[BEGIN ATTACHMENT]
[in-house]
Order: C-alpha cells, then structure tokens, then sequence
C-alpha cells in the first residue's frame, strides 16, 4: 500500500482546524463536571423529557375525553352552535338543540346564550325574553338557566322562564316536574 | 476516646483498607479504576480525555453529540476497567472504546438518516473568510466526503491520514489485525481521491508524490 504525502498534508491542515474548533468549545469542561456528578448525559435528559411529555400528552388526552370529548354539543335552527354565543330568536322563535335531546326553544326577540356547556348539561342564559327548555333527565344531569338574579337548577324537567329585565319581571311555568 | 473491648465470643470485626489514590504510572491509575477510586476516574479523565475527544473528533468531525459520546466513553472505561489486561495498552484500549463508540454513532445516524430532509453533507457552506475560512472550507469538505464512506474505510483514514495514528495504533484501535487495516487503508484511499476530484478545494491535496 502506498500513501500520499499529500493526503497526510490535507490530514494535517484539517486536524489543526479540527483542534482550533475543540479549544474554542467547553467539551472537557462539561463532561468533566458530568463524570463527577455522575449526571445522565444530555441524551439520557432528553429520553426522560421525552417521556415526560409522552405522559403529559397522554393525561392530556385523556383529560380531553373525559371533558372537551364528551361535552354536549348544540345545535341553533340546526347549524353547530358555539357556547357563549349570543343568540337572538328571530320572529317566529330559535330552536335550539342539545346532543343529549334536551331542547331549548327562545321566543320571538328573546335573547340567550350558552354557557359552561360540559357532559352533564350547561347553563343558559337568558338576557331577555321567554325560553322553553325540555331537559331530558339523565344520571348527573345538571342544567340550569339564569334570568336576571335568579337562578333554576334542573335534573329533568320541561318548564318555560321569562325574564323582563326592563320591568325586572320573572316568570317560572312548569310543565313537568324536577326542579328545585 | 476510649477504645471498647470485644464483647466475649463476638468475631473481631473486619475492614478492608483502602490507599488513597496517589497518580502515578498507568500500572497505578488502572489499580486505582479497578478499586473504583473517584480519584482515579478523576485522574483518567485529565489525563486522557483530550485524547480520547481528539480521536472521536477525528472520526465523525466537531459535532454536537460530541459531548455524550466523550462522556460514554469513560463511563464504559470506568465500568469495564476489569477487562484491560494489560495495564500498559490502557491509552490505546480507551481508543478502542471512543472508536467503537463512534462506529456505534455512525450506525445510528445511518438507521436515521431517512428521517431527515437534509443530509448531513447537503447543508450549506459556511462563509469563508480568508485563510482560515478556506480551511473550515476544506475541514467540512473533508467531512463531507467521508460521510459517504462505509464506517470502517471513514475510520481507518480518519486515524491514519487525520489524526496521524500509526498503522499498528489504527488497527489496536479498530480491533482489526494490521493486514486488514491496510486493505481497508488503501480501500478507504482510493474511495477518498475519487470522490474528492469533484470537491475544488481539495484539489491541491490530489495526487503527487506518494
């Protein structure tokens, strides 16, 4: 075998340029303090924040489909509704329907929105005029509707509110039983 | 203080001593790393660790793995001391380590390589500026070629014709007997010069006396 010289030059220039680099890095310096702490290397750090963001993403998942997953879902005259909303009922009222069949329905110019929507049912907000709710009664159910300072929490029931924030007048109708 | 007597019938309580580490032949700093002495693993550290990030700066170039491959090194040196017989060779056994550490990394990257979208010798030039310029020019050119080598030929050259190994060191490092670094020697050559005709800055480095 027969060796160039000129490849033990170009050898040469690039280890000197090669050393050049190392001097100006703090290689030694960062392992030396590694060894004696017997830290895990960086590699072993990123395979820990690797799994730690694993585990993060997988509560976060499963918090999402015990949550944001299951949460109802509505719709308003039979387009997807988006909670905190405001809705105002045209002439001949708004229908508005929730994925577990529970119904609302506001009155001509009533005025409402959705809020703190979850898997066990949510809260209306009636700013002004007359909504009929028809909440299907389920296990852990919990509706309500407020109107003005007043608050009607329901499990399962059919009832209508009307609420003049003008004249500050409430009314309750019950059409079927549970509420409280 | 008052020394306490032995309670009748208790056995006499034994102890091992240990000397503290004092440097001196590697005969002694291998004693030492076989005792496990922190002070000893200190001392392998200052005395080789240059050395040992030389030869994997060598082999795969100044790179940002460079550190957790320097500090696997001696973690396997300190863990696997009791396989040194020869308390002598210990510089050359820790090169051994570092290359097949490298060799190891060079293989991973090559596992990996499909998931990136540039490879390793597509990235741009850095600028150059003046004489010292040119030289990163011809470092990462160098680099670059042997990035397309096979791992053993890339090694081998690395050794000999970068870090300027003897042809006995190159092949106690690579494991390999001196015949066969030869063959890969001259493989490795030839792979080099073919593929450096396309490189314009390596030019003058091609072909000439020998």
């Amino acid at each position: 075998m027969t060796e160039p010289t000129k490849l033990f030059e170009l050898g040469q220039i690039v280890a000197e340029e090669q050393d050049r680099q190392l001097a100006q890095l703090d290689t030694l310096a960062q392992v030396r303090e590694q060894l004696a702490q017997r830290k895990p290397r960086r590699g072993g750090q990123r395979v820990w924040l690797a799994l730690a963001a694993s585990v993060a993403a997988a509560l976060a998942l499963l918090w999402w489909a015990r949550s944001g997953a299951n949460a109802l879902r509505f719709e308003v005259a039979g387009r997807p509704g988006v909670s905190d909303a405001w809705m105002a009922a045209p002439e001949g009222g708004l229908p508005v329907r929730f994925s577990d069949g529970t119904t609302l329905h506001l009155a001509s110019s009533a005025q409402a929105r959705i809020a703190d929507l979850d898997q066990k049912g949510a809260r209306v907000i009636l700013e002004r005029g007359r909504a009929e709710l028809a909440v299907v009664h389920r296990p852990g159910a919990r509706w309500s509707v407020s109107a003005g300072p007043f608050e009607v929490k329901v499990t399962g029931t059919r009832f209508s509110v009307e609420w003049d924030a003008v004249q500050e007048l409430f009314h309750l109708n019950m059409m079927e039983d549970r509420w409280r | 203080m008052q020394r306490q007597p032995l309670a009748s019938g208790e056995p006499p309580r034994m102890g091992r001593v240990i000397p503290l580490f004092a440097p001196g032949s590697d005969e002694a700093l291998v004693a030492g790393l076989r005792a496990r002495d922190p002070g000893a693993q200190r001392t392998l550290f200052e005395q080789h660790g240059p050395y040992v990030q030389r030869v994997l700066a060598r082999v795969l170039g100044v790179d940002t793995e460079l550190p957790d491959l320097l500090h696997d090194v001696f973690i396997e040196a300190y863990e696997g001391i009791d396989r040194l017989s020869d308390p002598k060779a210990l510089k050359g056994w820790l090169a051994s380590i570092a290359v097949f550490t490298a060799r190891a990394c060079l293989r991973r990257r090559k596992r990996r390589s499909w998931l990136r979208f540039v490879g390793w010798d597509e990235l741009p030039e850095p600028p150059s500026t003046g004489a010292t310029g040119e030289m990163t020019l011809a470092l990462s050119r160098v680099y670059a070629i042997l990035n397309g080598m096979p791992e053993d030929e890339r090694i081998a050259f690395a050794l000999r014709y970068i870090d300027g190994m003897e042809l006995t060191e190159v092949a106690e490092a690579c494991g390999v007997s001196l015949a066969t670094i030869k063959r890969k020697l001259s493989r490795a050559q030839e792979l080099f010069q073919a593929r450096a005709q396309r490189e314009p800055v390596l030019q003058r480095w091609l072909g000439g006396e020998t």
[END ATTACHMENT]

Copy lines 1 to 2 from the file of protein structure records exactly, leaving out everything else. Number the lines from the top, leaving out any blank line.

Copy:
[in-house]
Order: C-alpha cells, then structure tokens, then sequence